The RI server 143 also creates class objects which support the identical interfaces as its LI class object counterpart. However, these RI class objects do not themselves produce the end result expected by the application. Rather, they rely on an exclusive LI class object on the same machine, as well as an exclusive LI class object residing on one or more remote machines to produce the results expected by the application. When a RI class object is instantiated by the application 133, the RI class object creates a new LI class object that it uses to accomplish on the local machine 103 the actions expected by the application 133. In this way, the application 133 is unaware that its request is "intercepted" by the RI class object. Such a request is then sent to the exclusive instance of the LI object residing on the remote machine(s), as well as to the exclusive instance of the LI object residing locally. The exclusive class object residing on the local machine then produces the end result that the application expects. This exclusive LI class object residing on the local machine behaves just as if one of its interface methods had been invoked directly by the application 133, instead of by the "owning" RI class object.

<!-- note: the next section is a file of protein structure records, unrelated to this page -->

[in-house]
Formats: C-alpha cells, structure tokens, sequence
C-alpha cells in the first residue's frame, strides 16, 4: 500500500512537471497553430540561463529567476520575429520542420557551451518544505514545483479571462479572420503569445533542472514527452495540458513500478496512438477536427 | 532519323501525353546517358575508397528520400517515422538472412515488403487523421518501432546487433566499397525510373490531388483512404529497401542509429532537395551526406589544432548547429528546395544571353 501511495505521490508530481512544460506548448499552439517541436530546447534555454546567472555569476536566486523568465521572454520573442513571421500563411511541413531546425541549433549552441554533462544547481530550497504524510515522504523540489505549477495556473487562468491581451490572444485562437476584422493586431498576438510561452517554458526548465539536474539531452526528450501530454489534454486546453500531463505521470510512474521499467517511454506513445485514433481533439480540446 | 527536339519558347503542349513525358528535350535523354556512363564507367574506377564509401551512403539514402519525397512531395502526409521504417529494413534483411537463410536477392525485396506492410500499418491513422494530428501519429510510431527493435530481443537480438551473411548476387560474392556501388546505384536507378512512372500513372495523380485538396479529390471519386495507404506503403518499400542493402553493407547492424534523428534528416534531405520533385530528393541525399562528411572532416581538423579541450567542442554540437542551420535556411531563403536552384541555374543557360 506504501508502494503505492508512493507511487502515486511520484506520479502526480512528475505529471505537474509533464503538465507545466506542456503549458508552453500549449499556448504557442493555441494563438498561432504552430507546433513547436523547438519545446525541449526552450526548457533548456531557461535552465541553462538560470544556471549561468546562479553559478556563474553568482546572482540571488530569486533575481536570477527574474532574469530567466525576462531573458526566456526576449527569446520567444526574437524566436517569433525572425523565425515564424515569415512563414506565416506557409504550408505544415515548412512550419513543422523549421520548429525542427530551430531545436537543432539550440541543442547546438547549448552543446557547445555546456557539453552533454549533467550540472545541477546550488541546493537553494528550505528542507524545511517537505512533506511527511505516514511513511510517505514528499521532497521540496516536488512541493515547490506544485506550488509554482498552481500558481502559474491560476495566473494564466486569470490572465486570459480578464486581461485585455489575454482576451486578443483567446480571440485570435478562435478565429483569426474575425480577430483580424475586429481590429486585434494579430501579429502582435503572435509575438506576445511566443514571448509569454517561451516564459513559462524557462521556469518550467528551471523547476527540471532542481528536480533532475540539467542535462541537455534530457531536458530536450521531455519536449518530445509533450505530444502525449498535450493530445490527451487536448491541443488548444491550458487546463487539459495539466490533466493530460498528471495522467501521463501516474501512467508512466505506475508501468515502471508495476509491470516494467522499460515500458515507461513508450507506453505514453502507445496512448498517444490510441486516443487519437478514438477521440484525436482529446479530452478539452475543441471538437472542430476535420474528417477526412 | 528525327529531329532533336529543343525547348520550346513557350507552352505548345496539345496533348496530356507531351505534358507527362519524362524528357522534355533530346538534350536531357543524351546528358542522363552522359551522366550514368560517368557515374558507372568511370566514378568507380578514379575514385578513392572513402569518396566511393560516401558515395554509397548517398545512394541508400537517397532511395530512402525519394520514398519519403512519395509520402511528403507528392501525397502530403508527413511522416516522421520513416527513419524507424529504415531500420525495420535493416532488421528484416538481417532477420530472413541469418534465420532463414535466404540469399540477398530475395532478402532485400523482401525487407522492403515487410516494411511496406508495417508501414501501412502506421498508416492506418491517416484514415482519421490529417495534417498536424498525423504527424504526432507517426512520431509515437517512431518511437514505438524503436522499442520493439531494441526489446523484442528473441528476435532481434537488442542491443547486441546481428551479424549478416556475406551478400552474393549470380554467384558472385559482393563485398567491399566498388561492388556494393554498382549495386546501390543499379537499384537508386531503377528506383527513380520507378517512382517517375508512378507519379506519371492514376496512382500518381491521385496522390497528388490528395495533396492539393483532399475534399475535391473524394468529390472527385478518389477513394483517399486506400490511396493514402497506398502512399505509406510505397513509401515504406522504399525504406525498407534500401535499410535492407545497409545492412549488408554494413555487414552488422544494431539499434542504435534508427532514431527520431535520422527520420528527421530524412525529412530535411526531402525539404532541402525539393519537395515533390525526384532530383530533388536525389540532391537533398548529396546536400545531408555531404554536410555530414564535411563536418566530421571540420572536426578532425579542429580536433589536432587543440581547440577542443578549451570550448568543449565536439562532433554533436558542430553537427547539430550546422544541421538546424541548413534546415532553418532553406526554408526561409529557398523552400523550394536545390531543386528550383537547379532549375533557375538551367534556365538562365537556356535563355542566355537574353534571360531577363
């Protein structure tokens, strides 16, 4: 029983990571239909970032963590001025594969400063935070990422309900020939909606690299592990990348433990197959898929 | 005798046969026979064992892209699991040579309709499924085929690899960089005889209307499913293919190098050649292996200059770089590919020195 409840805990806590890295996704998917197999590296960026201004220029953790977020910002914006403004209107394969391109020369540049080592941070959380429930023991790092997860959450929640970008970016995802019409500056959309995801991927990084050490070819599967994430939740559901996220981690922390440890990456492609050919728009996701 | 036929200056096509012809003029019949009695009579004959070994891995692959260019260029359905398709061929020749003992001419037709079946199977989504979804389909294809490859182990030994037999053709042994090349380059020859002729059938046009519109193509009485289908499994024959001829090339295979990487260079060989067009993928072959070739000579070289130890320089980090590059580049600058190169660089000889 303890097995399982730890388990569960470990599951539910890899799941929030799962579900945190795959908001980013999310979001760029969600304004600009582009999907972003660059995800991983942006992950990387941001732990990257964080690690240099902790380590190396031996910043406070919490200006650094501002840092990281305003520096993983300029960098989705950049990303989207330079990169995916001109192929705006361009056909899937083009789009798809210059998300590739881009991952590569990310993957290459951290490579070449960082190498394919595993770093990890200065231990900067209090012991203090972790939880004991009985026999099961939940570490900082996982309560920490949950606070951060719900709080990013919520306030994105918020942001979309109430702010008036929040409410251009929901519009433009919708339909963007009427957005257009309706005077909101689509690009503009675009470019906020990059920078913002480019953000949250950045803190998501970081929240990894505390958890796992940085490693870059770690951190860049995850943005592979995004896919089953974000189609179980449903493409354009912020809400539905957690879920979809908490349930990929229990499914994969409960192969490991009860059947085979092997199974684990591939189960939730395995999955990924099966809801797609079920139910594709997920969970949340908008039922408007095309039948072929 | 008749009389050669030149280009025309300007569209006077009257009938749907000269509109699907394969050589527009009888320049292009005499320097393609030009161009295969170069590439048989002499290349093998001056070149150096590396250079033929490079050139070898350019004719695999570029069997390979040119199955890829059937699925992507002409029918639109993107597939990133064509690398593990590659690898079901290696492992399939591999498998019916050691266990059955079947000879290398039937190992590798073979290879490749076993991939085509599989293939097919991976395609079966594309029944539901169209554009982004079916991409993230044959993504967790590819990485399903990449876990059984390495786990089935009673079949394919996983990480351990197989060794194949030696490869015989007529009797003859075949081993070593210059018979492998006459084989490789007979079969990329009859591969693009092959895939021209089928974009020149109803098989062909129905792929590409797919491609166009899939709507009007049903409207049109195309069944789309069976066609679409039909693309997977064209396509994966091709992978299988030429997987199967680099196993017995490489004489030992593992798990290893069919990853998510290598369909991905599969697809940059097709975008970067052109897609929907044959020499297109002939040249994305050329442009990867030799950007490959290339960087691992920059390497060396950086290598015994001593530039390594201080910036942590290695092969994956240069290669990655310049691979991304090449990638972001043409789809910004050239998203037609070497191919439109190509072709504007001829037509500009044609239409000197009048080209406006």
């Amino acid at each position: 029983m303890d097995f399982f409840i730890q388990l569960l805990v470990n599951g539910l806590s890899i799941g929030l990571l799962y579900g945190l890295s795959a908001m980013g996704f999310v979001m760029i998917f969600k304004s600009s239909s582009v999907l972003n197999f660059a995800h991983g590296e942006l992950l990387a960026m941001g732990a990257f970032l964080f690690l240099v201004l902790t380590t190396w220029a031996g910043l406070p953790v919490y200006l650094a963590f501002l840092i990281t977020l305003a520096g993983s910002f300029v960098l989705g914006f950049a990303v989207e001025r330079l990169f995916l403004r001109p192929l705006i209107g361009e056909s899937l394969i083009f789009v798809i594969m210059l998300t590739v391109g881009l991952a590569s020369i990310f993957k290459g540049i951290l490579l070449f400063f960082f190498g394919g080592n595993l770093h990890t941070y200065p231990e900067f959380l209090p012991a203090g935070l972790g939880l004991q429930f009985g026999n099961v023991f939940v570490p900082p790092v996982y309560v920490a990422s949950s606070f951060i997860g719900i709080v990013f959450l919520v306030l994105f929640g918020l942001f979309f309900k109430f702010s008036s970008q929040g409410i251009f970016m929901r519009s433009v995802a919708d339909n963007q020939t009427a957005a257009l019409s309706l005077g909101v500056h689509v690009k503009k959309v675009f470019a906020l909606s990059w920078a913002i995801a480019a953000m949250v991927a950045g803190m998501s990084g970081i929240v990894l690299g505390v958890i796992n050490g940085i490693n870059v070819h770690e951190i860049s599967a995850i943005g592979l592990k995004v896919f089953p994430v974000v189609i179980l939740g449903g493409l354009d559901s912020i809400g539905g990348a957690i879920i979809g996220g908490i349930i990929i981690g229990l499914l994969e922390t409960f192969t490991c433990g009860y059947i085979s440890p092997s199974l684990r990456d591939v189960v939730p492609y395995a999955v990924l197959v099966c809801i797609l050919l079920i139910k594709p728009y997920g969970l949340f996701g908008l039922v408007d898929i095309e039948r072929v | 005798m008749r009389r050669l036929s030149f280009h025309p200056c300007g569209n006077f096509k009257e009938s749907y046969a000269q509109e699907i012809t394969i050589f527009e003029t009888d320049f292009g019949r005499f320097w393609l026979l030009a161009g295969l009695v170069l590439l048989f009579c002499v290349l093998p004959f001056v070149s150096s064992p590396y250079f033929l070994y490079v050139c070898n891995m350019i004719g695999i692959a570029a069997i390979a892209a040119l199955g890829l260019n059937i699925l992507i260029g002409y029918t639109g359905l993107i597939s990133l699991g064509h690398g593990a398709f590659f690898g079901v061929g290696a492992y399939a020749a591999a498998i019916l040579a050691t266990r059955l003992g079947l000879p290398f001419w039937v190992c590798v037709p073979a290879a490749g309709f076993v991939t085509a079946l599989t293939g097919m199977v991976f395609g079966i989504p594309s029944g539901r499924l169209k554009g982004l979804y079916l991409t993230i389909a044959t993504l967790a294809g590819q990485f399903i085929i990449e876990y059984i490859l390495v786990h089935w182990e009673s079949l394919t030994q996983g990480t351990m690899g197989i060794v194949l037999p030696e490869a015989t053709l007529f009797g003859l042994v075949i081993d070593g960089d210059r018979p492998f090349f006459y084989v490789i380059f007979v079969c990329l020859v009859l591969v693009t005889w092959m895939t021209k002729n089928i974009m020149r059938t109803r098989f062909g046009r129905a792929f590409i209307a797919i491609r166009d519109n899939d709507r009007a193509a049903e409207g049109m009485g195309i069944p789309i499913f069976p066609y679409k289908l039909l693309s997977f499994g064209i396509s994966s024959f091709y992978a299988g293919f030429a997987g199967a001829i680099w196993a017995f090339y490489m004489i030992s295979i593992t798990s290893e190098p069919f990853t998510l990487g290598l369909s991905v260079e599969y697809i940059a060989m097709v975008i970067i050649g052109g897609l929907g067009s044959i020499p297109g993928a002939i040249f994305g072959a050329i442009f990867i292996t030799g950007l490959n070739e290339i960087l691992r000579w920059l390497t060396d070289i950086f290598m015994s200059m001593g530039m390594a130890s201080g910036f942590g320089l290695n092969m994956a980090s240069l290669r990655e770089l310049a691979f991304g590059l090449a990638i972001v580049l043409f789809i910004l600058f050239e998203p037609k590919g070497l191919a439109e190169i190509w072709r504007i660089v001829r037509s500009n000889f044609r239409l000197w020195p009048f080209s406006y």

Before discussing the remote implementation aspects of this invention in greater detail, an example of a COM-based architecture for handling an application's function calls locally is shown in FIG. 2. Typically, application 233 is aware of the class "ITheInterface" which lists functions slated for local implementation on machine 103. In a typical word processing application, such a class would be IDocument. The application 233 creates the class object residing either in the application's own process space or in another process space on the machine 103. The following exemplary code sample illustrates how the application 233 creates the object: